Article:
Alyssa Quinn

March 22, 2018

Dictionary of God

Perhaps our role on this planet is not to worship God—but to create Him.
                                                                                                     —Arthur C. Clarke
[an-thruh-puhmawr-fahyz] n.

  1. To endow something nonhuman with human qualities.
  2. Christians have an anthropomorphized conception of God; as a girl, my church leaders taught me I was made in His image (but I knew this wasn’t quite true—God was radiant and bearded and male).

[bee-ing] n.

  1. Existence.
  2. In Classical Greece, the Great Chain of Being was a hierarchy of existence, with God at the top, dirt at the bottom, and everything else (angels, stars, kings, peasants, sparrows, shrubs, gemstones) somewhere in between. Penalties existed for disrupting the chain, for moving outside your sphere.

[klok-mey-ker] n.

  1. Someone who makes or repairs clocks.
  2. A theory of God, also called the Watchmaker Theory; Deists believe that the design of the universe implies a designer, but that it now operates independent of divine intervention, like a great machine whose cogs spin endlessly, thoughtlessly.

[des-pos-uh-nee] n.

  1. The blood relatives of Christ, coming from the Greek word for “of or belonging to the master or lord.” Growing up in the Mormon church, I learned that God was my father, Christ my big brother. Sometimes I called him that, kneeling on my bedspread, telling him about my day—an eldest child grateful for someone to look up to.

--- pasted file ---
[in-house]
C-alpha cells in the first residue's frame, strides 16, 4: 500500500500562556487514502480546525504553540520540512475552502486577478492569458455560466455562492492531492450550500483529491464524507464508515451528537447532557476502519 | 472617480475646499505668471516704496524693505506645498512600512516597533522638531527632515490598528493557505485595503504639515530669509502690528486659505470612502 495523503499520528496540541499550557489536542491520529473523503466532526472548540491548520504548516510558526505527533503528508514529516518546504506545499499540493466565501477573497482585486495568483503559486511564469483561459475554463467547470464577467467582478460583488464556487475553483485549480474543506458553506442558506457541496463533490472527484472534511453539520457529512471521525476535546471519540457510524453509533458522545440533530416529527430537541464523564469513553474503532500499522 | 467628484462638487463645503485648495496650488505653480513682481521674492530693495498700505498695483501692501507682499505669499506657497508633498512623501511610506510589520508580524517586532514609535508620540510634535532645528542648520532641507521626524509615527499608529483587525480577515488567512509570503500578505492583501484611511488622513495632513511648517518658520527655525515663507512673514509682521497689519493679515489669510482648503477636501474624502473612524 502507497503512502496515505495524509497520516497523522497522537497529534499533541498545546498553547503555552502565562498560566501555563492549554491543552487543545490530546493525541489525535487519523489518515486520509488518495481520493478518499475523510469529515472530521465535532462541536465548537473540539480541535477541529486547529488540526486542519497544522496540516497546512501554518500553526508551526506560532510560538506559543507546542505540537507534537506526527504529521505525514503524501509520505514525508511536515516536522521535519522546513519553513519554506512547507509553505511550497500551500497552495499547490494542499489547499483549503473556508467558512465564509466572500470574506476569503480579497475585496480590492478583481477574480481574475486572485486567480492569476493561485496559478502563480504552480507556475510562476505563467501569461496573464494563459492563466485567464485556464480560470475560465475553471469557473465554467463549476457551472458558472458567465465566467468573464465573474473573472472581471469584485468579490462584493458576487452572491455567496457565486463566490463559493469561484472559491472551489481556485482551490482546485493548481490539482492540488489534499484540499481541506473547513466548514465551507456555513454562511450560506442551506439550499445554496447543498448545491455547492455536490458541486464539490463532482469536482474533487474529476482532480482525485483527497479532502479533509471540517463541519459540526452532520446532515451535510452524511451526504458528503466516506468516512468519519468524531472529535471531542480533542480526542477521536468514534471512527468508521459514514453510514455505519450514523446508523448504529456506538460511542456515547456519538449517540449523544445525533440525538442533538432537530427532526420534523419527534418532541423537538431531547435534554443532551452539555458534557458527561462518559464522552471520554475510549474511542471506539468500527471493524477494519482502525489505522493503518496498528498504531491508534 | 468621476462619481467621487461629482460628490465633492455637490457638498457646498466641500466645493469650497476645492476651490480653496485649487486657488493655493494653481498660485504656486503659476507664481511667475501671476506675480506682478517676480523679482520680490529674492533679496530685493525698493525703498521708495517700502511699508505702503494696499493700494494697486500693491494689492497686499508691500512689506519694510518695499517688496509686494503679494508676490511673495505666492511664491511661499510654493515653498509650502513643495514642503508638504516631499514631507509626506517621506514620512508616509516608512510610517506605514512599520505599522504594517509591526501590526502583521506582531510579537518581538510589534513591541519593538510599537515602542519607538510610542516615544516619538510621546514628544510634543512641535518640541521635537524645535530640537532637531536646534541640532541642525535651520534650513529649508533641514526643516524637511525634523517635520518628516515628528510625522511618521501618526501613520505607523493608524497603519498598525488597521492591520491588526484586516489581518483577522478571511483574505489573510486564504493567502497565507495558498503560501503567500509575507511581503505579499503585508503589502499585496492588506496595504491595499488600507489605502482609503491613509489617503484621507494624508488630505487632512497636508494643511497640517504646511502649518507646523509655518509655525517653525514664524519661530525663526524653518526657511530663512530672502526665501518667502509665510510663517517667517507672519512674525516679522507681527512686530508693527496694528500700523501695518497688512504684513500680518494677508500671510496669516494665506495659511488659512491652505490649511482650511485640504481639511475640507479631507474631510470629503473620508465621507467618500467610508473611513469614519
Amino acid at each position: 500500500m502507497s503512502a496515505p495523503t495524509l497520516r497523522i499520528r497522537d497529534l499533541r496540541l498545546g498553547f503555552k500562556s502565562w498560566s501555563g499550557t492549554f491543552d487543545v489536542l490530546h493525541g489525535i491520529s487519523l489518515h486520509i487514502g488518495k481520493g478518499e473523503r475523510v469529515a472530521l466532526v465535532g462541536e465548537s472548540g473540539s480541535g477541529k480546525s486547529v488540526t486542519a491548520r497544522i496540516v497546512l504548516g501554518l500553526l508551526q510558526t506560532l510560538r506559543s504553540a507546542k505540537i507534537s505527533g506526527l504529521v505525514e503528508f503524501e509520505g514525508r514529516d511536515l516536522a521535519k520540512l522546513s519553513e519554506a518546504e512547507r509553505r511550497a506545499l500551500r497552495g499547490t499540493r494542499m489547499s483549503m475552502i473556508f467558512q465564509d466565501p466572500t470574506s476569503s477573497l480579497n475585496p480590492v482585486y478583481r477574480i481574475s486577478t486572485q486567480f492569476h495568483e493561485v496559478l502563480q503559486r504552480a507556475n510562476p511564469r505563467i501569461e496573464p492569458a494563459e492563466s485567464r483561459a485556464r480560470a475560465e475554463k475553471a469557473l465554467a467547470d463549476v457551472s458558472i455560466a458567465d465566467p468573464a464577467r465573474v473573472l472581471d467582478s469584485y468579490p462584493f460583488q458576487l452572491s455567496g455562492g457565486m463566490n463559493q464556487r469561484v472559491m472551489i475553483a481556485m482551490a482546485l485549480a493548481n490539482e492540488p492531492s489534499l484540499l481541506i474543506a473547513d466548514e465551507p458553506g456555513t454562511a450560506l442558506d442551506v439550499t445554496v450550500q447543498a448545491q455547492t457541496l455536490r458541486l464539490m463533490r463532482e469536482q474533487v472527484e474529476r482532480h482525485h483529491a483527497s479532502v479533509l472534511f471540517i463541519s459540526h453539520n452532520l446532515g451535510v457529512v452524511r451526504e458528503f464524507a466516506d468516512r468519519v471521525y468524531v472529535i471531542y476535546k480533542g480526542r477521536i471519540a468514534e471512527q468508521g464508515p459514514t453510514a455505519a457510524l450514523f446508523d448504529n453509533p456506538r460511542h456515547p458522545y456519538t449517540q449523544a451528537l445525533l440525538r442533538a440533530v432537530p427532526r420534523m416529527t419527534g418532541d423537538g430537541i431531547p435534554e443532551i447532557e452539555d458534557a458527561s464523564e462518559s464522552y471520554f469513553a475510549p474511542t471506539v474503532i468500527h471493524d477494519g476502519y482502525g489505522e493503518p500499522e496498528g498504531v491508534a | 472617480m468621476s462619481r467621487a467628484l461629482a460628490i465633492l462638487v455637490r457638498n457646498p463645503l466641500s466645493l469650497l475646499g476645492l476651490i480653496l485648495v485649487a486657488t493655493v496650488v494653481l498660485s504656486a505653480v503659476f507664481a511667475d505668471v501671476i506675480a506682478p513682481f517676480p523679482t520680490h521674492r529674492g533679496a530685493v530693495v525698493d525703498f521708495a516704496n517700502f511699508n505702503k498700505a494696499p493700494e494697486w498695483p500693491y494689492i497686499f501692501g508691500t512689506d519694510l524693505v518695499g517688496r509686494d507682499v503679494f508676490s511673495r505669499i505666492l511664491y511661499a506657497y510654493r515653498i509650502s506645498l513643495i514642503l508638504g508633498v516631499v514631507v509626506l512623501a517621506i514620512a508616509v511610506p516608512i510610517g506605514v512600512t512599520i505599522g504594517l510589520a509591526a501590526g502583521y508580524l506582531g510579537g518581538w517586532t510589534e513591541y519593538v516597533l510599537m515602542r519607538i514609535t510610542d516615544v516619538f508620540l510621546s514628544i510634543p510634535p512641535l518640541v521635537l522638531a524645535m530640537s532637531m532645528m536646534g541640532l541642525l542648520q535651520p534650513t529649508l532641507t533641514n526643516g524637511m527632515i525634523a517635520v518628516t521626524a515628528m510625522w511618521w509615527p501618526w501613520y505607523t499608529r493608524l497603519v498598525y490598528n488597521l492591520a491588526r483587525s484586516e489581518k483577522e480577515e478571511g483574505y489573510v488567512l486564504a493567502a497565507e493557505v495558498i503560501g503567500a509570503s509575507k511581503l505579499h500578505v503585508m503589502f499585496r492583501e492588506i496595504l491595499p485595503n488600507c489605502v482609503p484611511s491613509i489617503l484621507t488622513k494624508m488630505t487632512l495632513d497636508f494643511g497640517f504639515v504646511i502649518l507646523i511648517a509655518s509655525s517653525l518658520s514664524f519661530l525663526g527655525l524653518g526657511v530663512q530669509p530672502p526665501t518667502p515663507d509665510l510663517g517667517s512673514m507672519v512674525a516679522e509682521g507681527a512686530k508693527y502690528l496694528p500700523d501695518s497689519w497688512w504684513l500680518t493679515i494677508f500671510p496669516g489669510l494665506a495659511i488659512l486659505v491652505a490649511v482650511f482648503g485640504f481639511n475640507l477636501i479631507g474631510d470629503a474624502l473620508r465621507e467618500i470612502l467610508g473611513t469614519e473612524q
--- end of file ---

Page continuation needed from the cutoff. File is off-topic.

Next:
[ih-tur-ni-tee] n.

  1. Time without beginning or end.
  2. The state into which a soul passes after death; eternal life. I never feared death as a child. I learned I would never end, my existence would stretch on, interminable.
  3. The opposite of oblivion. (When I stopped believing, this one was the hardest.)

Flying Spaghetti Monster
[flahy-ing spuhget-ee mon-ster] n.

  1. A divine being made of spaghetti and meatballs, first described by Bobby Henderson in 2005 as a satirical critique of creationism.
  2. The central deity of the Pastafarian religion.
  3. The creature depicted on the T-shirt I bought in high school as a passive-aggressive attack on theism; also in an attempt to catch the attention of the cute atheist boy in my English class.

[god-is] n.

  1. A female deity.
  2. In the LDS religion, the closest thing to a goddess is a heavenly mother. She was a nebulous construct for me as a child—faceless. Too sacred to speak of, they said. We didn’t pray to her.

[henuh-thee-iz-uh m] n.

  1. The worship of a single god, while still believing in the existence or possible existence of others.
  2. A precursor to Western monotheism, which swallowed it up. No room for other gods, for the possibility of a different truth.

[ih-myoo-tuh-buh l] adj.

  1. Unchangeable.
  2. A characteristic of the Christian God, who is the same yesterday, today, and forever; he does not waver. He cannot fit into the curl of a question mark.

[jahy-niz-uh m] n.